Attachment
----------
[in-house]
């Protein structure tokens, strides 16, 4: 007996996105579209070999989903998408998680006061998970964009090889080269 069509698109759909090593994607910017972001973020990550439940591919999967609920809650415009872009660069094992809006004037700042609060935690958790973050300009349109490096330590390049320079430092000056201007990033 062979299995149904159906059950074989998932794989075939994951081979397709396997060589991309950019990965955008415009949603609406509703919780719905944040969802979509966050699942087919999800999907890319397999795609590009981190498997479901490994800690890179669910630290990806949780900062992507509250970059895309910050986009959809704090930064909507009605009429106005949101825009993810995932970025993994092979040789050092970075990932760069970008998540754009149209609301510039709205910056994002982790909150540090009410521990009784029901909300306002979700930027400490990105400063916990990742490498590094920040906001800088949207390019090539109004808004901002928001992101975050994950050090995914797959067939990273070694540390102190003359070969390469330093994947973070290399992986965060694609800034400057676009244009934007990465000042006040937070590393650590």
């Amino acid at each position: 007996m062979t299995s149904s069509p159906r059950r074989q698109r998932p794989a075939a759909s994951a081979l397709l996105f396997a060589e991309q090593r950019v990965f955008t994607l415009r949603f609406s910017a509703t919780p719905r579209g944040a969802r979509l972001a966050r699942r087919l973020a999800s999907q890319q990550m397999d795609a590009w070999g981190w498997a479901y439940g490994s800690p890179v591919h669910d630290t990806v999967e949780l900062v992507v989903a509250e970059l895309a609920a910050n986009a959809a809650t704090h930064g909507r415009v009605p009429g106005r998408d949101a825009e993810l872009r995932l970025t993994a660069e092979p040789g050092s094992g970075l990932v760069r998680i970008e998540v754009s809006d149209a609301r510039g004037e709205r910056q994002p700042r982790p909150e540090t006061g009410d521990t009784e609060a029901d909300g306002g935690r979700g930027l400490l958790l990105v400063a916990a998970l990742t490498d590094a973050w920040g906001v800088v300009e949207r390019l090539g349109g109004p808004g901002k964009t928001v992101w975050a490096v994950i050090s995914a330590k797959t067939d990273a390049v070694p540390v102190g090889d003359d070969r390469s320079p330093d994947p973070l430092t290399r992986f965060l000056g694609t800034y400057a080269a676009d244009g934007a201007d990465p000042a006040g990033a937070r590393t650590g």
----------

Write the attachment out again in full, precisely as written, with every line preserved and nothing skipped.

[in-house]
């Protein structure tokens, strides 16, 4: 007996996105579209070999989903998408998680006061998970964009090889080269 069509698109759909090593994607910017972001973020990550439940591919999967609920809650415009872009660069094992809006004037700042609060935690958790973050300009349109490096330590390049320079430092000056201007990033 062979299995149904159906059950074989998932794989075939994951081979397709396997060589991309950019990965955008415009949603609406509703919780719905944040969802979509966050699942087919999800999907890319397999795609590009981190498997479901490994800690890179669910630290990806949780900062992507509250970059895309910050986009959809704090930064909507009605009429106005949101825009993810995932970025993994092979040789050092970075990932760069970008998540754009149209609301510039709205910056994002982790909150540090009410521990009784029901909300306002979700930027400490990105400063916990990742490498590094920040906001800088949207390019090539109004808004901002928001992101975050994950050090995914797959067939990273070694540390102190003359070969390469330093994947973070290399992986965060694609800034400057676009244009934007990465000042006040937070590393650590």
């Amino acid at each position: 007996m062979t299995s149904s069509p159906r059950r074989q698109r998932p794989a075939a759909s994951a081979l397709l996105f396997a060589e991309q090593r950019v990965f955008t994607l415009r949603f609406s910017a509703t919780p719905r579209g944040a969802r979509l972001a966050r699942r087919l973020a999800s999907q890319q990550m397999d795609a590009w070999g981190w498997a479901y439940g490994s800690p890179v591919h669910d630290t990806v999967e949780l900062v992507v989903a509250e970059l895309a609920a910050n986009a959809a809650t704090h930064g909507r415009v009605p009429g106005r998408d949101a825009e993810l872009r995932l970025t993994a660069e092979p040789g050092s094992g970075l990932v760069r998680i970008e998540v754009s809006d149209a609301r510039g004037e709205r910056q994002p700042r982790p909150e540090t006061g009410d521990t009784e609060a029901d909300g306002g935690r979700g930027l400490l958790l990105v400063a916990a998970l990742t490498d590094a973050w920040g906001v800088v300009e949207r390019l090539g349109g109004p808004g901002k964009t928001v992101w975050a490096v994950i050090s995914a330590k797959t067939d990273a390049v070694p540390v102190g090889d003359d070969r390469s320079p330093d994947p973070l430092t290399r992986f965060l000056g694609t800034y400057a080269a676009d244009g934007a201007d990465p000042a006040g990033a937070r590393t650590g």